screening
FILM
Bad ma ra khahad bord
The Wind Will Carry Us
,
,
118’

“Death is part of life, instead of making life part of (or parted from) something other than itself. Death is neither the opposite of life nor the passage into another life: it is itself the blind spot that opens up the looking, and it is such a way of looking that films life (as it appears at the ending of Taste of Cherry), a way of looking through which we have to look but that is not to be seen itself, that is not of this order (as The Wind Will Carry Us shows). For that reason, death is also always close to birth: in Life and Nothing More, a baby in a hammock cries, surrounded by a clump of trees seeming to guard his life, and in The Wind Will Carry Us a birth occurs following a pregnancy. Perhaps all this is always about the birth of a glance, at each instant, each shot, whether this glance looks at an image, stares at a face, a landscape, orthe sky’s blue screen with the trail of an airplane high up running across it (in A Taste of Cherry).”

Jean-Luc Nancy1

 

“This ambiguous comic masterpiece could be Abbas Kiarostami’s greatest film to date; it’s undoubtedly his richest and most challenging. [...] Kiarostami contemplates the power adhering to class, gender, age, and education; the film reflects ironically on his own ethical relationship to the poor people he films, and it’s arguably his first since Report (1977) that tries to deal with the role of women in Iranian society. It’s also a gorgeous, Brueghel-esque treatment of landscape and architecture (the village, clinging to a mountainside and marked by declivities and intricate interweavings, is a marvel in itself) and a series of reflections on Persian poetry as well as animal and insect life. You have to become friends with this movie before it opens up, but then its bounty is endless.”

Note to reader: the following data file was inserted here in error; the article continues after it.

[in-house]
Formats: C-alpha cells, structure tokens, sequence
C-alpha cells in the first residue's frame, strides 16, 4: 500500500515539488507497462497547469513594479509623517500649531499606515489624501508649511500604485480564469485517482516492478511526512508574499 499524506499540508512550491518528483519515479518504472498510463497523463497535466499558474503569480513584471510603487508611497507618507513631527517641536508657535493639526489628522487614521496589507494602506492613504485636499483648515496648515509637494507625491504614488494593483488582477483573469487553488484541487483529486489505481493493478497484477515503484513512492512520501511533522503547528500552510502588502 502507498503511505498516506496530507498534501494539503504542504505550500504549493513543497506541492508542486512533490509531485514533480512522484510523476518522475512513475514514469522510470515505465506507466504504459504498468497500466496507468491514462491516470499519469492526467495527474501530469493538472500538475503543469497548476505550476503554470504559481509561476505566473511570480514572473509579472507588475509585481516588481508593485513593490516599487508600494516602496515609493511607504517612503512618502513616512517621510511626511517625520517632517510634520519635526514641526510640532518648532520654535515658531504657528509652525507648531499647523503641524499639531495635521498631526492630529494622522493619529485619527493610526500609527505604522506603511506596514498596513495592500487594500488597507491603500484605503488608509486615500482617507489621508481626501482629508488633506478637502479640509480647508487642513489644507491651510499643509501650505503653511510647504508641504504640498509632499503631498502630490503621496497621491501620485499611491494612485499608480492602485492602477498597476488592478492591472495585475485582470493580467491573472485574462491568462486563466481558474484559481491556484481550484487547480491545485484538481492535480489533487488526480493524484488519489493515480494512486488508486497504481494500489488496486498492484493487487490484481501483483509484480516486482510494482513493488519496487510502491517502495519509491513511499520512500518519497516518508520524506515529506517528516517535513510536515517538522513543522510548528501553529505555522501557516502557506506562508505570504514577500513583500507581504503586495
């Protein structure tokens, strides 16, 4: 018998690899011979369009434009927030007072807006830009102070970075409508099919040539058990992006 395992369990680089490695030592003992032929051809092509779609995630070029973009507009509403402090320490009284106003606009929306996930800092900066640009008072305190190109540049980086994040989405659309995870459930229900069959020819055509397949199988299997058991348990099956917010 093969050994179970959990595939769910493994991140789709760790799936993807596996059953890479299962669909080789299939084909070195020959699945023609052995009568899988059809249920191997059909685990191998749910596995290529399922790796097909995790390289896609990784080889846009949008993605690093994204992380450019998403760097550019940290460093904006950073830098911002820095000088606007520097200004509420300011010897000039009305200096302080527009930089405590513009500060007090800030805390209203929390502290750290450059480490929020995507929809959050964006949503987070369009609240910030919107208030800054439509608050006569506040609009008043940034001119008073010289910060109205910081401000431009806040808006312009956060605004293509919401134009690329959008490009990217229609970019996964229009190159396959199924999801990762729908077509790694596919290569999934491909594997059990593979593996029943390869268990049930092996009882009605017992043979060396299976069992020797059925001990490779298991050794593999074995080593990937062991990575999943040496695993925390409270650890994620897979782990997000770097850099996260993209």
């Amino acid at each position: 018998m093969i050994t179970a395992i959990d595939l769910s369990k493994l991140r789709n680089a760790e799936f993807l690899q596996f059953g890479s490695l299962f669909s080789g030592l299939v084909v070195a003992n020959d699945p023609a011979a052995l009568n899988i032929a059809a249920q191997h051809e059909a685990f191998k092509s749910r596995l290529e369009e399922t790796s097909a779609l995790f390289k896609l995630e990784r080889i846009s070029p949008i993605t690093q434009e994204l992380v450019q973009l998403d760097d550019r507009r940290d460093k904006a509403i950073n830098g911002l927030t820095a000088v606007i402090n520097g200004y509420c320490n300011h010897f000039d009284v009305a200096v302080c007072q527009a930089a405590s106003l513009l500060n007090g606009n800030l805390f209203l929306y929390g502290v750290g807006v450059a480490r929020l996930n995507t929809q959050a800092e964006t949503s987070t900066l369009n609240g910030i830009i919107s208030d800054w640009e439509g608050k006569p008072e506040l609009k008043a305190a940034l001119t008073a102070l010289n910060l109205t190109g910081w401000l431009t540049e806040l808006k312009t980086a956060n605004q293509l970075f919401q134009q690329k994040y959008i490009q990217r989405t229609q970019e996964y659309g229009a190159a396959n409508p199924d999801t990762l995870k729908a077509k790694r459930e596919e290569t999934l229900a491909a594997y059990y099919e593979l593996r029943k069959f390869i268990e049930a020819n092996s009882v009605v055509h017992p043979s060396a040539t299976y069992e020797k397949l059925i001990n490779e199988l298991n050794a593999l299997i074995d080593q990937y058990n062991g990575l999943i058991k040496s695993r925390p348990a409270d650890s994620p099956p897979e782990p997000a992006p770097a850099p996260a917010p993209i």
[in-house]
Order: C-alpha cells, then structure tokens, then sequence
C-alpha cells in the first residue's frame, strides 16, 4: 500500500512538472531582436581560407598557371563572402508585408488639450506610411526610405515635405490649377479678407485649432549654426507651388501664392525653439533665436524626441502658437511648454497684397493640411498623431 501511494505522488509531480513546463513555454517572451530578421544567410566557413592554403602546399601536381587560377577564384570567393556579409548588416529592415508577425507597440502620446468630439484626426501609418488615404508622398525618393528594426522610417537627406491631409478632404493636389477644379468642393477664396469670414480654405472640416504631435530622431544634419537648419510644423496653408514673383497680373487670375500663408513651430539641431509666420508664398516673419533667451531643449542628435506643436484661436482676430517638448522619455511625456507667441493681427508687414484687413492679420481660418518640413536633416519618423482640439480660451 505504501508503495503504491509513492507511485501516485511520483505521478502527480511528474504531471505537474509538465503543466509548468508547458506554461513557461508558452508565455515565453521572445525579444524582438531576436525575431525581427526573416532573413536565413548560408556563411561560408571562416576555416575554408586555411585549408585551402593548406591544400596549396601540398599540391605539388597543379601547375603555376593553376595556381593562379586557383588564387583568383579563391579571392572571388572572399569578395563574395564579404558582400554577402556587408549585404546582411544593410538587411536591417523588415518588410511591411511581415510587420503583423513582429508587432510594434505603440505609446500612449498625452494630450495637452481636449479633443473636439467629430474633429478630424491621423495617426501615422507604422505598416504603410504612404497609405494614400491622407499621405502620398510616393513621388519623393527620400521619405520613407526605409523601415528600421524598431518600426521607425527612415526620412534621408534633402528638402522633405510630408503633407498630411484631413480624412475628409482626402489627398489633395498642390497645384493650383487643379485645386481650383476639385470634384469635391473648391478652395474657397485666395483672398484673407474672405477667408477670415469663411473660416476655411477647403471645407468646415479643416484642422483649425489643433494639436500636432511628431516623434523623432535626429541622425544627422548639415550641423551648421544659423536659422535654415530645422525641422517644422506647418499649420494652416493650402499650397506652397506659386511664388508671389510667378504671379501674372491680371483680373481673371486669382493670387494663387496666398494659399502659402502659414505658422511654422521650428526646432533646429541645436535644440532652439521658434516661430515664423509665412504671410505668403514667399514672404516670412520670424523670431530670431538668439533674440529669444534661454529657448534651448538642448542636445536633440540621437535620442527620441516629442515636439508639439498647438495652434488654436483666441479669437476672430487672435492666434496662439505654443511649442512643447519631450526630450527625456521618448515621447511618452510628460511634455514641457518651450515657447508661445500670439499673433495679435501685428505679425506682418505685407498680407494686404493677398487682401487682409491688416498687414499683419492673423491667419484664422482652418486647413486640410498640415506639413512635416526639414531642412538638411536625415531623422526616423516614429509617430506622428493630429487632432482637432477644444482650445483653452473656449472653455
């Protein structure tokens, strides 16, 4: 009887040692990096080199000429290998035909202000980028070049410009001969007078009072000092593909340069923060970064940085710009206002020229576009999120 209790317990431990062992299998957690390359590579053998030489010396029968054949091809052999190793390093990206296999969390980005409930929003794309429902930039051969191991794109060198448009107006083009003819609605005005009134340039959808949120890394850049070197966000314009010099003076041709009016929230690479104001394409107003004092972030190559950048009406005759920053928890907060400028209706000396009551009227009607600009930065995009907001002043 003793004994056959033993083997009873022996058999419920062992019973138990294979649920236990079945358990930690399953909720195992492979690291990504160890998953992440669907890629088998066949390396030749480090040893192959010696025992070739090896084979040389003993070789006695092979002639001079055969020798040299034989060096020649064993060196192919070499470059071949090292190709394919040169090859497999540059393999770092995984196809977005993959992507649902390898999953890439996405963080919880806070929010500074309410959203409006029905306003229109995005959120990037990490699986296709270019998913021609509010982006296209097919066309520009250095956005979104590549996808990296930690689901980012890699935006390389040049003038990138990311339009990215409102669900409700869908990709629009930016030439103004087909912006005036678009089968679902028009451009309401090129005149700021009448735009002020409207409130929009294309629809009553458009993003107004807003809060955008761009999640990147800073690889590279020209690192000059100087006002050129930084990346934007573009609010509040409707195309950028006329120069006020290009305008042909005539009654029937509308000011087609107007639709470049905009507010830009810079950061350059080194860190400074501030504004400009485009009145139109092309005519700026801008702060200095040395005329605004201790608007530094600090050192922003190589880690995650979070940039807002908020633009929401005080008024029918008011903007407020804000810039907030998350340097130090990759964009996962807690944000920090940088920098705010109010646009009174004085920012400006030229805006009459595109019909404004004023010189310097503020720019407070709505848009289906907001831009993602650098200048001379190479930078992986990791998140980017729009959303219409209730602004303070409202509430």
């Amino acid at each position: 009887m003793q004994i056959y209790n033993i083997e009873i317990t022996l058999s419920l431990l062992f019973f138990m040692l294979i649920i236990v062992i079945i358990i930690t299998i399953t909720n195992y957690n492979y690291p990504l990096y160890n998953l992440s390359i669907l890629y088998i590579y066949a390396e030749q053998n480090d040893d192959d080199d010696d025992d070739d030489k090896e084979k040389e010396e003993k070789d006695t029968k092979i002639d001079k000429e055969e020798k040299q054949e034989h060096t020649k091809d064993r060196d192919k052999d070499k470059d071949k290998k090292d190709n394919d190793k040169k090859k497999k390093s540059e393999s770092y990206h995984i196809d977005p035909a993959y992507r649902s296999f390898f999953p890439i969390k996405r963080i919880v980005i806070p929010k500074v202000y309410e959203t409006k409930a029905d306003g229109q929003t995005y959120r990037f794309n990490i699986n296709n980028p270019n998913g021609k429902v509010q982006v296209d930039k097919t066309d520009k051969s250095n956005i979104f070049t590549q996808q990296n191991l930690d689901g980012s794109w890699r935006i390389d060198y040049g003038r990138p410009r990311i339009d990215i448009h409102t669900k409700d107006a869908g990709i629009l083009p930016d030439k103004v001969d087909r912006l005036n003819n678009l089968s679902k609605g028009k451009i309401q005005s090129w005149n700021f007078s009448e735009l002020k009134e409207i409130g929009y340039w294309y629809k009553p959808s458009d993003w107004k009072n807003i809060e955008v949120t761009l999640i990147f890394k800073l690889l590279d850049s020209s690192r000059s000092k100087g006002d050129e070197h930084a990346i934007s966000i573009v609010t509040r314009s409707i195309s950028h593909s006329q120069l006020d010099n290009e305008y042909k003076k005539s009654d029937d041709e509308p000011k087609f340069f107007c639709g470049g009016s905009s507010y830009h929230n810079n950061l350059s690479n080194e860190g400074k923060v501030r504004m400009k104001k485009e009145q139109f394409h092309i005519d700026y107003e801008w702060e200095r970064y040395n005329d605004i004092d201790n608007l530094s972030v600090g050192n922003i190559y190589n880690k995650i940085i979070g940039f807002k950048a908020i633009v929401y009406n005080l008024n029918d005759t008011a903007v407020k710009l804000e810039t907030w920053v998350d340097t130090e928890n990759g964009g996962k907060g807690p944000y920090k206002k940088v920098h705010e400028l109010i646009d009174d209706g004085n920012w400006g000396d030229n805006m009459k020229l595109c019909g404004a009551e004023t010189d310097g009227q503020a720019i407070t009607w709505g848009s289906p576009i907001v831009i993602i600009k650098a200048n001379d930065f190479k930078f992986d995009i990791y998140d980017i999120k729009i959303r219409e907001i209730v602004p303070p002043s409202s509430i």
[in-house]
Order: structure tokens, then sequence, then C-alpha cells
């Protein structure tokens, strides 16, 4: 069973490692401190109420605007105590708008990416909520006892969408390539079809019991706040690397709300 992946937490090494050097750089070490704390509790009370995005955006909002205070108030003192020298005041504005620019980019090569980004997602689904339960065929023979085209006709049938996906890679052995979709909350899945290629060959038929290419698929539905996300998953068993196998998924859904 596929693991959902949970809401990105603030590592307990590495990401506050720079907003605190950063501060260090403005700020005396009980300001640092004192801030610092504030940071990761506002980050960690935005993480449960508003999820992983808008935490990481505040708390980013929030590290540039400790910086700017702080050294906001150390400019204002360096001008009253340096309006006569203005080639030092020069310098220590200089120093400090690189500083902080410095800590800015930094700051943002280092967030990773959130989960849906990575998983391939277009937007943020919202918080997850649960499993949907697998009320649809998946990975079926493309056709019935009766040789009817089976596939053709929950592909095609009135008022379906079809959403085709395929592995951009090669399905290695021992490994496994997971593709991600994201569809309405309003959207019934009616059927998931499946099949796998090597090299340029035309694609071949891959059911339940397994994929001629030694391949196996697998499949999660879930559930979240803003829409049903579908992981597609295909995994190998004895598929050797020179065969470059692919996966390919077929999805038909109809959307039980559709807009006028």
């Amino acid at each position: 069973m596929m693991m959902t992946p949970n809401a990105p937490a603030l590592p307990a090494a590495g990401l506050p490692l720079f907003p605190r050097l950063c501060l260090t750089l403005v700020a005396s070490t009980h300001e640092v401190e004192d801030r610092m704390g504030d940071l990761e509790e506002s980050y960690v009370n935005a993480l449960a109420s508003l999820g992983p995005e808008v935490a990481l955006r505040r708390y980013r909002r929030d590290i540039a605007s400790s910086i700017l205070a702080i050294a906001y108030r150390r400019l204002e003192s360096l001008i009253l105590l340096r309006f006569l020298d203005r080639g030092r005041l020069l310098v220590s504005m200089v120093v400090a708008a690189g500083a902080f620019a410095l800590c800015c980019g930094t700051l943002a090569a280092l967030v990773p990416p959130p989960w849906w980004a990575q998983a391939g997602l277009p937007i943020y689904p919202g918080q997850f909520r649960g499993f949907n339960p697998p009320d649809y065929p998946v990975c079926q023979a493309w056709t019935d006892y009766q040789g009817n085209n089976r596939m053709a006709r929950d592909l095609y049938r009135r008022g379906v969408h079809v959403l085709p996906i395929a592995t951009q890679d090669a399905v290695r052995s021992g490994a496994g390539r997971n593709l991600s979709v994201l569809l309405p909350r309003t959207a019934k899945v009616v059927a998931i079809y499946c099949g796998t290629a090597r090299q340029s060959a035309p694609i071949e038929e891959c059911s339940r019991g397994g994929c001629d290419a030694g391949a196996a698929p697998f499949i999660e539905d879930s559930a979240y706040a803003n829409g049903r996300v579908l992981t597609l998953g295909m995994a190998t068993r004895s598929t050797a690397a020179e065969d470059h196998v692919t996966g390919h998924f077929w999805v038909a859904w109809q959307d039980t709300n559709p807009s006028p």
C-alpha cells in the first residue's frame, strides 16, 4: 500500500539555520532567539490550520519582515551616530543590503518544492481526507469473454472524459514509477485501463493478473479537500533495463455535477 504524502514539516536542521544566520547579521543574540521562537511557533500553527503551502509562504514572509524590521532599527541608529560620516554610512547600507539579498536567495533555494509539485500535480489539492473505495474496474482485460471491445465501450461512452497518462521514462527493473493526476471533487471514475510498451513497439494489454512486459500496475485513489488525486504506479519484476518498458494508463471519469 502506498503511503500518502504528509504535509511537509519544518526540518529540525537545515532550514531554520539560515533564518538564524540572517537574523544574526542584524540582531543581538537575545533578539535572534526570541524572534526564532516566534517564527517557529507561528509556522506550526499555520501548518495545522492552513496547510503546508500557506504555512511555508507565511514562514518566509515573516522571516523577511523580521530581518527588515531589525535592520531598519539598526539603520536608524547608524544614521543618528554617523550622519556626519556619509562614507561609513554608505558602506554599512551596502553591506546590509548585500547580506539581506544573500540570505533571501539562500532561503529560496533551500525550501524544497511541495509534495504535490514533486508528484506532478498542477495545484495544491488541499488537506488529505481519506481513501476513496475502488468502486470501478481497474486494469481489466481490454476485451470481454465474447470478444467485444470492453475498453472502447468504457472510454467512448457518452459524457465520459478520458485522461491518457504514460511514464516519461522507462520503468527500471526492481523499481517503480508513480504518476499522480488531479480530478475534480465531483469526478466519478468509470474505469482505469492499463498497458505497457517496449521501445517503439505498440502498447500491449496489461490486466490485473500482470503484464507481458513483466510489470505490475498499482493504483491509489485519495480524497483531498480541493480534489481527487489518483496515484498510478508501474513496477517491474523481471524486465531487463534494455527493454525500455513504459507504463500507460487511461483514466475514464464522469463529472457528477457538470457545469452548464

Jonathan Rosenbaum2

 

The Wind Will Carry Us With It

In my small night,
what mounting regret!
wind has a rendezvous
with the trees’ leaves
in my small night,
there is terror of desolation
listen! do you hear
the wind of darkness howling?
I watch breathless
-ly and wondrously this alien happiness
I am addicted to my own hopelessness
listen! listen well!
can you hear the darkness
howling? – the dark hell
-wind scything
its way towards us?
in the night now, there is something
passing
the moon is red restless and uneasy
and on this roof – which fears
any moment
– it may cave in –
clouds like crowds of mourners
await to break in rain
ruin
a moment
and then after that, nothing.
behind this window, night shivers
and the earth stands still
behind this window an unknown
something fears for me and you
you who are green from head to toe!
put your hands
– like a burning
memory into my loving hands –
lover’s hands!
entrust your lips – your lips
like a warm sense of being! –
entrust! – your lips to the caresses of my
– loving lips – lover’s lips!
the wind will carry us with it
the wind will carry us with it

Forugh Farrokhzad3

Wed 31 Jan 2018, 19:00
CINEMATEK, Brussels